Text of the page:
CDER asks FDA to revoke Makena's accelerated approval less than a week after AMAG acquisition
CDER has formally recommended that the FDA revoke the accelerated approval for AMAG’s flagship drug, Makena. The medicine, developed to reduce the risk of preterm birth in women who had previously experienced one, failed to show a clinical benefit in its post-approval confirmatory trial, CDER said in a statement.
“We have concluded that the available evidence does not show Makena is effective for its approved use,” the statement said.
Following the news, AMAG’s stock price sunk about 6% Monday afternoon but rebounded slightly to finish the day down 4.8%.
Despite the recommendation, Makena and its generic copycats will remain on the market until AMAG and other manufacturers decide to remove them or the FDA requires their removal. AMAG and the generic makers may request a public hearing for regulators to further discuss a potential withdrawal.
Late Monday night, AMAG released a statement indicating they are still considering whether or not to initiate this hearing. They have 15 days to let the FDA know if they want to do so.
“We disagree with the FDA’s proposal to withdraw Makena without having the opportunity to meet with them to discuss the generation of additional effectiveness data while preserving access for patients to the only FDA approved treatment option for indicated women,” AMAG CEO Scott Myers said in the statement. “We are reviewing our options, including the opportunity to request an oral hearing, and will respond to the agency within the allotted time.”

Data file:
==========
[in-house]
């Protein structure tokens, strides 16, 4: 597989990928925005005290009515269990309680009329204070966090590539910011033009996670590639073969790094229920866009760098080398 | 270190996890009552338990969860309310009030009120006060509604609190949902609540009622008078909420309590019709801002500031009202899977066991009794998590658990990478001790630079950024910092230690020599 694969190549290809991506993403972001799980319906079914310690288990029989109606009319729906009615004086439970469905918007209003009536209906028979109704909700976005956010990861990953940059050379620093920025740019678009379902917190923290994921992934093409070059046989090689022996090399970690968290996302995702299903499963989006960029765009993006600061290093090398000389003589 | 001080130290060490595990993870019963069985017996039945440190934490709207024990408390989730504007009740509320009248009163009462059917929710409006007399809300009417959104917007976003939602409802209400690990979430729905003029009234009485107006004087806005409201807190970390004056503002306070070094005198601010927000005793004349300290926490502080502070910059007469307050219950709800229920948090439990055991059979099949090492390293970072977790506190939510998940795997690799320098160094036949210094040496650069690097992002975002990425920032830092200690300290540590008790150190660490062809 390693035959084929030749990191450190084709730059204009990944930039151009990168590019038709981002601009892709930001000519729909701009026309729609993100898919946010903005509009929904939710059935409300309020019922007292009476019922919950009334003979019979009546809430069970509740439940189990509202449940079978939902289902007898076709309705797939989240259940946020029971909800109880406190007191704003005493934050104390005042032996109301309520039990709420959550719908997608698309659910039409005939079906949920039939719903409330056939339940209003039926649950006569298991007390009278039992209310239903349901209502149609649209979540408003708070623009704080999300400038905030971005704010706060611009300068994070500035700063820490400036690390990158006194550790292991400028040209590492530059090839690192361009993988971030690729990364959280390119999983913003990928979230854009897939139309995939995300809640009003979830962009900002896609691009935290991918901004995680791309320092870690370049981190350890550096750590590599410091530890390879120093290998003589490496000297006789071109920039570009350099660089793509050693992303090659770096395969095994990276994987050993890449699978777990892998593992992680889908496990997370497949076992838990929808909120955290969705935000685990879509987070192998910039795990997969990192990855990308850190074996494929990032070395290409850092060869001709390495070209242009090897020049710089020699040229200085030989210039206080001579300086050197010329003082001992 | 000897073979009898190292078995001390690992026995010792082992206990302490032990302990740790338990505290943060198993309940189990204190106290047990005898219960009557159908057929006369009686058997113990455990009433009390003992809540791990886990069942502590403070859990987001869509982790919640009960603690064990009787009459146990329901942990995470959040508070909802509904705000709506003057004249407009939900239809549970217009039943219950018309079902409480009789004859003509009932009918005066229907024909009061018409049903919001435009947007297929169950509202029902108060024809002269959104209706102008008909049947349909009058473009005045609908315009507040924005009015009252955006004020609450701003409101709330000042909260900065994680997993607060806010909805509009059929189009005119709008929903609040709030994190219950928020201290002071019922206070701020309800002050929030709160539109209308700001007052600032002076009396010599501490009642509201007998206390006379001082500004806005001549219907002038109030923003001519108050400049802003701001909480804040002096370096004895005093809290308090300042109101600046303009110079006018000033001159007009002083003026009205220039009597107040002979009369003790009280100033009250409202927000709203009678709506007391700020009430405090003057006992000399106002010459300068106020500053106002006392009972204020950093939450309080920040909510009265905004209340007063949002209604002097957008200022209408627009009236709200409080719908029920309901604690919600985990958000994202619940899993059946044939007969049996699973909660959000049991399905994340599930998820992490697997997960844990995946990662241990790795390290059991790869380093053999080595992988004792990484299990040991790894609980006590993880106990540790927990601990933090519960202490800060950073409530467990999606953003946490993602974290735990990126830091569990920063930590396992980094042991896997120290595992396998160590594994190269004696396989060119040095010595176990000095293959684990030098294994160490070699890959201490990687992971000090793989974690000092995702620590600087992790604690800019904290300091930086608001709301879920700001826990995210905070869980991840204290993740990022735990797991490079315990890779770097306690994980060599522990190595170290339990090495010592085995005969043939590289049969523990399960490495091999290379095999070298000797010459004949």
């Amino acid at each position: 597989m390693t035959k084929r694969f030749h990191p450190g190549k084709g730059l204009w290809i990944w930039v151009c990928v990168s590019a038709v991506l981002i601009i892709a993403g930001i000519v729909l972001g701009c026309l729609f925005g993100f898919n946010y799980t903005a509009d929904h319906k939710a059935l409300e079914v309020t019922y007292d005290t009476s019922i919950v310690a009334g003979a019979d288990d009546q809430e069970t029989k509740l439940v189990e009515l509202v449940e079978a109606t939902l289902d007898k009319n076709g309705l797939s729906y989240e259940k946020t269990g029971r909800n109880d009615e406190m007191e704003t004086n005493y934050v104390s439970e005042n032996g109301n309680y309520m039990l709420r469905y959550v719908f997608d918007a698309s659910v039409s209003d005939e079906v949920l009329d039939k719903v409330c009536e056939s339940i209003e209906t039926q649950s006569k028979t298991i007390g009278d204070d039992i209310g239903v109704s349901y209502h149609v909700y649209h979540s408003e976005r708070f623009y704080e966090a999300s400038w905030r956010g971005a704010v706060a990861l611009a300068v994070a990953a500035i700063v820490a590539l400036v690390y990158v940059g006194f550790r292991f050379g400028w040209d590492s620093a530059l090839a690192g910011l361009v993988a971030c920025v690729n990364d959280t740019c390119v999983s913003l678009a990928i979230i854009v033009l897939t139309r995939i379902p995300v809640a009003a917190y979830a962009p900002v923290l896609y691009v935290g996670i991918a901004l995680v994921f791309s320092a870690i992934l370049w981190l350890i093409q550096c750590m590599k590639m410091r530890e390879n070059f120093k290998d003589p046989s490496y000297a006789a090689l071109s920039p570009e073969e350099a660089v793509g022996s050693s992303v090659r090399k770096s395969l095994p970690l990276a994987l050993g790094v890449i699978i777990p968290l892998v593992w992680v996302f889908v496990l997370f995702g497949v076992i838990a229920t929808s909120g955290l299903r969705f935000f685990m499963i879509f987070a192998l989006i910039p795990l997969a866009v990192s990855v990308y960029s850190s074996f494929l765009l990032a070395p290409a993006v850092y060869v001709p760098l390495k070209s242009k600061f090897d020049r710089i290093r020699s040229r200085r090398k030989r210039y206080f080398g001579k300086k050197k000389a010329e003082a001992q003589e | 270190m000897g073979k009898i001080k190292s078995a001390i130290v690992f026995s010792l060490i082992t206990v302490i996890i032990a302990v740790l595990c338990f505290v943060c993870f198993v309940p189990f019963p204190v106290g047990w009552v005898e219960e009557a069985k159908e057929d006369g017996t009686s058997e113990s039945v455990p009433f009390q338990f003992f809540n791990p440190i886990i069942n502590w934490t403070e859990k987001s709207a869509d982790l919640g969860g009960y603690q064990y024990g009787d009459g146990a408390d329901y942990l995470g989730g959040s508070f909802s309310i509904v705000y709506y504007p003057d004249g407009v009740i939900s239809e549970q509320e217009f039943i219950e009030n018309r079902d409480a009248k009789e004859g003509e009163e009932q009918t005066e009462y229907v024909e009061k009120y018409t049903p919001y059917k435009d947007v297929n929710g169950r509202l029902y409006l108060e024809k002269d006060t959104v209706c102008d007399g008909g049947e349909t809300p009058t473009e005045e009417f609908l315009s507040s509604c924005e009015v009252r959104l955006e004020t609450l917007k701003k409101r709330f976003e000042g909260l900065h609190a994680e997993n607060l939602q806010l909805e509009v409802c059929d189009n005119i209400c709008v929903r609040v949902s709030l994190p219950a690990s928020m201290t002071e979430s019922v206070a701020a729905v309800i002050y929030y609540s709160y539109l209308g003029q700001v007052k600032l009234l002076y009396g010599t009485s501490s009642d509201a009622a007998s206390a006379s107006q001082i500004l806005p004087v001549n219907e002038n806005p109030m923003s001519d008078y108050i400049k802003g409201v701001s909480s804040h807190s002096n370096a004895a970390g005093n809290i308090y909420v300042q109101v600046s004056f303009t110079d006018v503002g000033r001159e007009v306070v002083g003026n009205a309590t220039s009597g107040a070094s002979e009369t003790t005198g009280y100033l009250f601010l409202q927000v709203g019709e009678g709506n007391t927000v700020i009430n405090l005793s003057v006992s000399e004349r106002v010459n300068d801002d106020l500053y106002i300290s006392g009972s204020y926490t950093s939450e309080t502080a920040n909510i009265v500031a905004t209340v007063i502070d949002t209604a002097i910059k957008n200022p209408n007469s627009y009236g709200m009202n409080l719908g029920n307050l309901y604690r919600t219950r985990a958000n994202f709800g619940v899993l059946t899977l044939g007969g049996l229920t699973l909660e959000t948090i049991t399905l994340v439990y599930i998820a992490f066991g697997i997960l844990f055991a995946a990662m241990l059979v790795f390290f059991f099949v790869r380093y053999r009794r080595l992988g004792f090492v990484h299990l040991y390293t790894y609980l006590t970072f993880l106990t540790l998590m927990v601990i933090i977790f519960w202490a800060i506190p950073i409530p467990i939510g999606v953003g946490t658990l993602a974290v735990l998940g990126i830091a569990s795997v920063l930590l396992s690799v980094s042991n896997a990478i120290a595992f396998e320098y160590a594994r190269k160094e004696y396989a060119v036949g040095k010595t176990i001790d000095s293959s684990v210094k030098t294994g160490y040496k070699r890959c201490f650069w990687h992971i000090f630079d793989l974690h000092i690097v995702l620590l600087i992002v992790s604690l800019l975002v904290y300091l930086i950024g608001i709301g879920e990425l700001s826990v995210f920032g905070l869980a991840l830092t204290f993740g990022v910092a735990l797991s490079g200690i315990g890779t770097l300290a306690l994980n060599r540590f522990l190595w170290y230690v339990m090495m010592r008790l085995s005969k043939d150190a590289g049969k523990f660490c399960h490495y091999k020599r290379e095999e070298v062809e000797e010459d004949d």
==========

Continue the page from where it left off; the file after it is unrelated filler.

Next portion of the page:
Makena was first granted accelerated approval back in 2011 to lower the chances of a second preterm birth, which is defined as delivery of a baby before 37 weeks. In the trial conducted for the drug’s NDA, AMAG showed that 37% of women on Makena delivered prematurely as opposed to 55% on placebo in a surrogate endpoint. The drug also showed statistically significant improvements in proportions of women giving birth at fewer than 35 and 32 weeks.
However, the confirmatory trial needed to show that Makena not only reduced the risk of premature birth but demonstrate it can be helpful for a newborn’s health. The study did not show a difference between Makena and placebo for either the proportion of women delivering before 35 weeks nor the rate at which infants experienced at least one complication from being born prematurely.
Monday’s recommendation may have been in the works for almost a year, as last October an FDA expert panel voted 9-7 to recommend revoking Makena’s accelerated approval. The meeting itself proved difficult in garnering consensus after an emotional conversation about the choices faced by high-risk women desperate to have a safe birth of a healthy baby.
AMAG is used to facing a rocky road though, as the hedge fund Caligan Partners had been engaging in an attempted activist takeover for some time. Following the panel, both AMAG’s CEO and CMO stepped down in short succession and its two drugs not facing FDA scrutiny, Vyleesi and Intrarosa, were sold off. The company also halted development on another drug in their pipeline following a Phase IIb/IIIa readout.
That set up the acquisition by Covis last week for $647 million when accounting for AMAG’s old debt. The main targets for Covis became ciraparantag, a small molecule meant to stop bleeding in patients on anticoagulants, and Feraheme, a drug for iron deficiency anemia.